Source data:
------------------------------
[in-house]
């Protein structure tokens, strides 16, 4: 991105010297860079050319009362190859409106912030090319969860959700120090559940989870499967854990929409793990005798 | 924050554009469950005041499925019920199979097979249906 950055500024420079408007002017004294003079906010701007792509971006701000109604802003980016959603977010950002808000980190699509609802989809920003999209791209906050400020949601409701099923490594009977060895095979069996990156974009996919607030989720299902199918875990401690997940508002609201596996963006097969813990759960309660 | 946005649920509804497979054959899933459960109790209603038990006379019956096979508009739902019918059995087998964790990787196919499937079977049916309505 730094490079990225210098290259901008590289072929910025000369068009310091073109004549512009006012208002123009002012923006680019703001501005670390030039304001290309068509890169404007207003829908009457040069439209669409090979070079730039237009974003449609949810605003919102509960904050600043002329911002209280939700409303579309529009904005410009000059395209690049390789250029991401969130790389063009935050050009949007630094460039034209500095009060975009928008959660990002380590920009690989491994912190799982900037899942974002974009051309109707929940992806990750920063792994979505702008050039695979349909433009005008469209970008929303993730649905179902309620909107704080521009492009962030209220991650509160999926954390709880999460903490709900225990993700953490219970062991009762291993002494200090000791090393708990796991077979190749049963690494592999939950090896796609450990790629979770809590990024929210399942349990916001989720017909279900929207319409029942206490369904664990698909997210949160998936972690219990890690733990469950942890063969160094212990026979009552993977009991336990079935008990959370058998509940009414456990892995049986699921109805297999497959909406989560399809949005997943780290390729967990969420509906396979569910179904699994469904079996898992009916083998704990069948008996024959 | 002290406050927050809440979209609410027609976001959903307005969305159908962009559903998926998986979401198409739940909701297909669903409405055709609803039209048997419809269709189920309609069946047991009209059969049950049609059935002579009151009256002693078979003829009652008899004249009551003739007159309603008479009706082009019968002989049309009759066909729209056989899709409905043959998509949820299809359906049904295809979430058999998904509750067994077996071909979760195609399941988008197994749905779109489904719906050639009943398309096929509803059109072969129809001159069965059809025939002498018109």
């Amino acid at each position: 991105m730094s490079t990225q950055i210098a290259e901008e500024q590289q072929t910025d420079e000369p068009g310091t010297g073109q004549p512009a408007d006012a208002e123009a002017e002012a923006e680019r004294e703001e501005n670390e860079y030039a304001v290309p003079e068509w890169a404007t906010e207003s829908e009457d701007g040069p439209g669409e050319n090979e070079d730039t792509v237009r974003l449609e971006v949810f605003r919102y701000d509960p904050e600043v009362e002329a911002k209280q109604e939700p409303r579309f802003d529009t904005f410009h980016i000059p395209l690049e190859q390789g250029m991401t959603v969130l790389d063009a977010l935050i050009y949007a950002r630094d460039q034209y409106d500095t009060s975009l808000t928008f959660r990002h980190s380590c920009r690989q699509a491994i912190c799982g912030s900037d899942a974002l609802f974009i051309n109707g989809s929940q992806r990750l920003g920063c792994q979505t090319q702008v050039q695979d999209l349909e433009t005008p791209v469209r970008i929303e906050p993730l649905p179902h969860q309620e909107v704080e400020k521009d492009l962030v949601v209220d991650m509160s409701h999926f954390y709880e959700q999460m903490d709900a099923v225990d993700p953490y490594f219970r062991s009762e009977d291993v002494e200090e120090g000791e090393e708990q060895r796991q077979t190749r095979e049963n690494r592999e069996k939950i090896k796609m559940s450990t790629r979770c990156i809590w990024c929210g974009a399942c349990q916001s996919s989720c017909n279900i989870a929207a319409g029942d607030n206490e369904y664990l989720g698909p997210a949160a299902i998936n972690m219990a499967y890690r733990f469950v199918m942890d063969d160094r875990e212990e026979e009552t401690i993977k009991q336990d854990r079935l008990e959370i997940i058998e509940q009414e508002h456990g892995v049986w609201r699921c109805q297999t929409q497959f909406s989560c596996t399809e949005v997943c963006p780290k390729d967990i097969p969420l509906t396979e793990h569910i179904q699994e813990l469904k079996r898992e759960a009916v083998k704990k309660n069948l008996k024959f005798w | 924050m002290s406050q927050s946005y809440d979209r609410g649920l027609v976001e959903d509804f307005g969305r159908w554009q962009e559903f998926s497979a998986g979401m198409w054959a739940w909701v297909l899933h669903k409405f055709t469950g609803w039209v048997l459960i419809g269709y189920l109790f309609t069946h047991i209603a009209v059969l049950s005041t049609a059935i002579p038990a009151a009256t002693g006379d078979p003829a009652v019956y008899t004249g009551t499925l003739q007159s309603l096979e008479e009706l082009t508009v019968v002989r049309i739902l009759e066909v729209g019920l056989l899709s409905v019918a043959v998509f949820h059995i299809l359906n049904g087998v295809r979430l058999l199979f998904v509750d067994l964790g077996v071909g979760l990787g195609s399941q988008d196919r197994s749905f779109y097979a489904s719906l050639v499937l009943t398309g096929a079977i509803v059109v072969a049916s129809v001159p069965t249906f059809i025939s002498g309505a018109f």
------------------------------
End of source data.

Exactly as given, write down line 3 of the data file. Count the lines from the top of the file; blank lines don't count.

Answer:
């Amino acid at each position: 991105m730094s490079t990225q950055i210098a290259e901008e500024q590289q072929t910025d420079e000369p068009g310091t010297g073109q004549p512009a408007d006012a208002e123009a002017e002012a923006e680019r004294e703001e501005n670390e860079y030039a304001v290309p003079e068509w890169a404007t906010e207003s829908e009457d701007g040069p439209g669409e050319n090979e070079d730039t792509v237009r974003l449609e971006v949810f605003r919102y701000d509960p904050e600043v009362e002329a911002k209280q109604e939700p409303r579309f802003d529009t904005f410009h980016i000059p395209l690049e190859q390789g250029m991401t959603v969130l790389d063009a977010l935050i050009y949007a950002r630094d460039q034209y409106d500095t009060s975009l808000t928008f959660r990002h980190s380590c920009r690989q699509a491994i912190c799982g912030s900037d899942a974002l609802f974009i051309n109707g989809s929940q992806r990750l920003g920063c792994q979505t090319q702008v050039q695979d999209l349909e433009t005008p791209v469209r970008i929303e906050p993730l649905p179902h969860q309620e909107v704080e400020k521009d492009l962030v949601v209220d991650m509160s409701h999926f954390y709880e959700q999460m903490d709900a099923v225990d993700p953490y490594f219970r062991s009762e009977d291993v002494e200090e120090g000791e090393e708990q060895r796991q077979t190749r095979e049963n690494r592999e069996k939950i090896k796609m559940s450990t790629r979770c990156i809590w990024c929210g974009a399942c349990q916001s996919s989720c017909n279900i989870a929207a319409g029942d607030n206490e369904y664990l989720g698909p997210a949160a299902i998936n972690m219990a499967y890690r733990f469950v199918m942890d063969d160094r875990e212990e026979e009552t401690i993977k009991q336990d854990r079935l008990e959370i997940i058998e509940q009414e508002h456990g892995v049986w609201r699921c109805q297999t929409q497959f909406s989560c596996t399809e949005v997943c963006p780290k390729d967990i097969p969420l509906t396979e793990h569910i179904q699994e813990l469904k079996r898992e759960a009916v083998k704990k309660n069948l008996k024959f005798w | 924050m002290s406050q927050s946005y809440d979209r609410g649920l027609v976001e959903d509804f307005g969305r159908w554009q962009e559903f998926s497979a998986g979401m198409w054959a739940w909701v297909l899933h669903k409405f055709t469950g609803w039209v048997l459960i419809g269709y189920l109790f309609t069946h047991i209603a009209v059969l049950s005041t049609a059935i002579p038990a009151a009256t002693g006379d078979p003829a009652v019956y008899t004249g009551t499925l003739q007159s309603l096979e008479e009706l082009t508009v019968v002989r049309i739902l009759e066909v729209g019920l056989l899709s409905v019918a043959v998509f949820h059995i299809l359906n049904g087998v295809r979430l058999l199979f998904v509750d067994l964790g077996v071909g979760l990787g195609s399941q988008d196919r197994s749905f779109y097979a489904s719906l050639v499937l009943t398309g096929a079977i509803v059109v072969a049916s129809v001159p069965t249906f059809i025939s002498g309505a018109f």